One thing I’ll tell everyone despite who they are is love yourself and only focus on being the best version of you. You don’t have to be your people, your country or your colour for that matter. As supportive commenters did point out, I came to Africa because Afrobeat is what I know how to do. I urge you to do the same. Do what you excel at.

Happy 2016!

I know I’ve been a bit of a stranger recently. I always have these incentives to blog regularly, but something always comes up.

Anyways, let me start by wishing you all a happy 2016. May this New Year be the year where your goals are reached and your dreams come to pass.

2015 was a great year for me. Though mostly the exciting stuff happened in the first 9 months of the year. After the NEA in September where I didn’t won my category, but still had a great time and learned a lot, and till new-years-eve, I was just in Norway working on the business side of my music career and my Forever Living business.

But at the start of this year, I went back to Nigeria again and being back was lovely. I’ve done what I think is my best project yet. A song featuring Chidinma, a very sought after female singer in the Nigerian music industry for those who’re not too familiar with afrobeat and produced by DJ Coublon, producer of the year. The video was shot by my team member and friend Hg2films. The song will soon be released and I just can’t wait to share it with you!

What I think made this project so good, was both the fact that I now have a lot more experience and better self-esteem and, in the case of the video, I had my own personal stylist, who is practically like my sister. She didn’t dress me up in anything until I understood what kind of look and style it was and she kept a very sharp eye on the make-up artists, so I got the look I wanted. And so I felt I looked better and had more control.

Having the right team around you is extremely important for everyone. But for me as a blind artist, it’s especially important because I need to have that extra level of trust. My opinions on how something looks only goes as far as what I can feel myself and that isn’t always enough in an industry where appearance is so important.

I am back in Norway now, dealing with the cold harsh winter. But though I’m known for hating snow and the cold, I’m feeling really positive right now. Spring isn’t that far away and with spring comes my birthday. And I’ll soon be travelling again for shows and promos.

I also need to work on my other business this year. And I need to focus on recruiting which I’m terrified of. But I believe in having many things going at the same time and if I want to succeed, I need to step out of my comfort zone. Easier said than done though. But I’m ready for the challenge. Hey, it’s nearly spring! The Lioness is rising!

My Naijalife part 2. Lagos salons

“Is your hair real?” I have to admit I still find that question strange, but in Nigeria I do get it from time to time. People usually ask just before they ask if they can touch my hair, or just after they’ve touched it. The reason I react surprised every time someone asks, is that everywhere else, everyone assumes my hair is my hair, though since my hair colour is not very common, I do get questions asking how much I paid for it, which are equally amusing to me.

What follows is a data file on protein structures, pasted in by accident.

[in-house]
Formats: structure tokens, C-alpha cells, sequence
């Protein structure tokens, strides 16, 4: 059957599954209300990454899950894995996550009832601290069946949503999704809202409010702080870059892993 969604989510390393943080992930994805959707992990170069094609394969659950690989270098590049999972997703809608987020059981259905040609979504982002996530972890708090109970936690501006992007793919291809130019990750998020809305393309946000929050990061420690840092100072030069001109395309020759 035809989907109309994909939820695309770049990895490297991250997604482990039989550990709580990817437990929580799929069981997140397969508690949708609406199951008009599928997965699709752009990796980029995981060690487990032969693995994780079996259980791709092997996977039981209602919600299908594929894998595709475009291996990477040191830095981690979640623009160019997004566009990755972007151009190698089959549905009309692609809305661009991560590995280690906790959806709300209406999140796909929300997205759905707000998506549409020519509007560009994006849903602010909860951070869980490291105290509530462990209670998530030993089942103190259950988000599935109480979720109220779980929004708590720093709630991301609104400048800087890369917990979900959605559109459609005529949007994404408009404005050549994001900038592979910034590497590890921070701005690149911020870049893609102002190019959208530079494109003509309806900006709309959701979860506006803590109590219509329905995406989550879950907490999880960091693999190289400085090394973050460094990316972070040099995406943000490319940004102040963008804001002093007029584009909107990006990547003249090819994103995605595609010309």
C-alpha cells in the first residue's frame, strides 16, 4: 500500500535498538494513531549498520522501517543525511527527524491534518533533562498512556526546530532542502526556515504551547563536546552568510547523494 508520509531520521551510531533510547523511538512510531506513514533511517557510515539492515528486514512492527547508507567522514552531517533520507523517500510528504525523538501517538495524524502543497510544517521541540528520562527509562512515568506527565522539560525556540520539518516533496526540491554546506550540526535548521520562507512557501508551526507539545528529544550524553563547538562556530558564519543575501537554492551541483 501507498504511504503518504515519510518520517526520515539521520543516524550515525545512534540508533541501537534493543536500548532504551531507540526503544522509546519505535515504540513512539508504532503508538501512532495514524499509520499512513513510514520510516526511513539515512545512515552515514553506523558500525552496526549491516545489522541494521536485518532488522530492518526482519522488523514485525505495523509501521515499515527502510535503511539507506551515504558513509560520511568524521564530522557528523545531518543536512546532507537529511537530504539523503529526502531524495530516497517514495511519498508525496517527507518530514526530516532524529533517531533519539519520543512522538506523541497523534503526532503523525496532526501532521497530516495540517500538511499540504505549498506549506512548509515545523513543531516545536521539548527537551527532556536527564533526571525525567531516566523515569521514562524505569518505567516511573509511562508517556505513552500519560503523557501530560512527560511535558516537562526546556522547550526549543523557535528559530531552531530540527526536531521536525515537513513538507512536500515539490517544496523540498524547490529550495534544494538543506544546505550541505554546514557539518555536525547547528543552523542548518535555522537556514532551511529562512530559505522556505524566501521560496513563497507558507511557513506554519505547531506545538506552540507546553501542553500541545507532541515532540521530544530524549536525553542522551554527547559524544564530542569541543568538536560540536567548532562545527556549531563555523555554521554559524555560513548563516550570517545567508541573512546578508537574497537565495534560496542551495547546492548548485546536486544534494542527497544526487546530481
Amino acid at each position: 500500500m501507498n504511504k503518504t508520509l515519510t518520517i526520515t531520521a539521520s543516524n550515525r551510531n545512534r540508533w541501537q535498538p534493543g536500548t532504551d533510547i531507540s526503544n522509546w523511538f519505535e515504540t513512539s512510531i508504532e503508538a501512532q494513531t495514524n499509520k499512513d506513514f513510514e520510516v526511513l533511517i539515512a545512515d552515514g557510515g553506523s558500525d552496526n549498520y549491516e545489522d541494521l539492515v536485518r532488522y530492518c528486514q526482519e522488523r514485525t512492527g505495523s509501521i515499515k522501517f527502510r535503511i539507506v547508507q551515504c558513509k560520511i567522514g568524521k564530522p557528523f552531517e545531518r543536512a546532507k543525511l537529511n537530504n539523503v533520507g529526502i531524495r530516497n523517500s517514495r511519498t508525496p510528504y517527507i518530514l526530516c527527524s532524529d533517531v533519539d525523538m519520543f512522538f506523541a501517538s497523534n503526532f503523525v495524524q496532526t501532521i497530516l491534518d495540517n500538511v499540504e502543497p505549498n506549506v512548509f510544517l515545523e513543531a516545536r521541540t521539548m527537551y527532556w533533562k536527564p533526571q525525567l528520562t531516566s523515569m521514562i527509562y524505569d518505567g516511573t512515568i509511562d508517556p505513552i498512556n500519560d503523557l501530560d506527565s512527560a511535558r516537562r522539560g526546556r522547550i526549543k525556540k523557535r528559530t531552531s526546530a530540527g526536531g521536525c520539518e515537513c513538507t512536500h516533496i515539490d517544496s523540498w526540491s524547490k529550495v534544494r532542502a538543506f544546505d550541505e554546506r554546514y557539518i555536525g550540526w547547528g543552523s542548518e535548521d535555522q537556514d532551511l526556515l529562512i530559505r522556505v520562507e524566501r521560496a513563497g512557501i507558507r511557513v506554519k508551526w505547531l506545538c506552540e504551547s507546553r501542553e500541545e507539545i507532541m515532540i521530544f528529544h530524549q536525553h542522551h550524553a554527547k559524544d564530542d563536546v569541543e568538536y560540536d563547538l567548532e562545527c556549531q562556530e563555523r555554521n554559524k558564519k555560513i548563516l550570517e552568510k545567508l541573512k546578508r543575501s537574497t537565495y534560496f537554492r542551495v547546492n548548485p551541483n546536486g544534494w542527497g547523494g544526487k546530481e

Real hair or not though, I love going to hair salons in Lagos. I like getting braids. And though my hair isn’t yet long enough that I can just use it to get the style I want, I can use extensions. Funnily enough however, when I do that, I’ve had women come up to me to tell me how lucky I am who has so much hair naturally. The irony.

Having my hair braided at a salon is a bit of an experience if that’s not what you grew up with, which I certainly didn’t. I love having my hair done, so that alone is my reason for going there. It just feels nice to sit down while someone else takes care of it and then come out looking and feeling great afterwards.

Then, it’s the atmosphere in the salon and the strange kind of bonding that happens there. Braids take long, though I’ve been lucky since my first set of twists only took 3 hours while the box braids took 4. I’ve known girls to sit in the chair for a lot longer than that. Still, it’s longer spent in a hair salon than what I’m used to.

The TV and radio are usually on at the same time, though not always. But it creates a very interesting mix of sounds. It also makes me feel like I’m at a party. That feeling is increased by the running around and loud chatter of women and men in different languages.

Often, my hair stylists have not spoken more than basic English, so we can’t talk very much, but we bond over singing instead. The last time I had my hair braided in Lagos, me and my two stylists where taking turns singing verses and parts of choruses to every song that came on the TV. I might never meet these women again, but for as long as I was there, it felt like I was among my best friends. It was so informal and fun. And you get quite comfortable with someone when they’ve done your hair and you’ve been singing together for four hours.

It’s not just the hair part I like about the Lagos salons. I love how you can get pretty much anything done there. At least in some of the big ones. Nails, tattoos and hair for both men and women.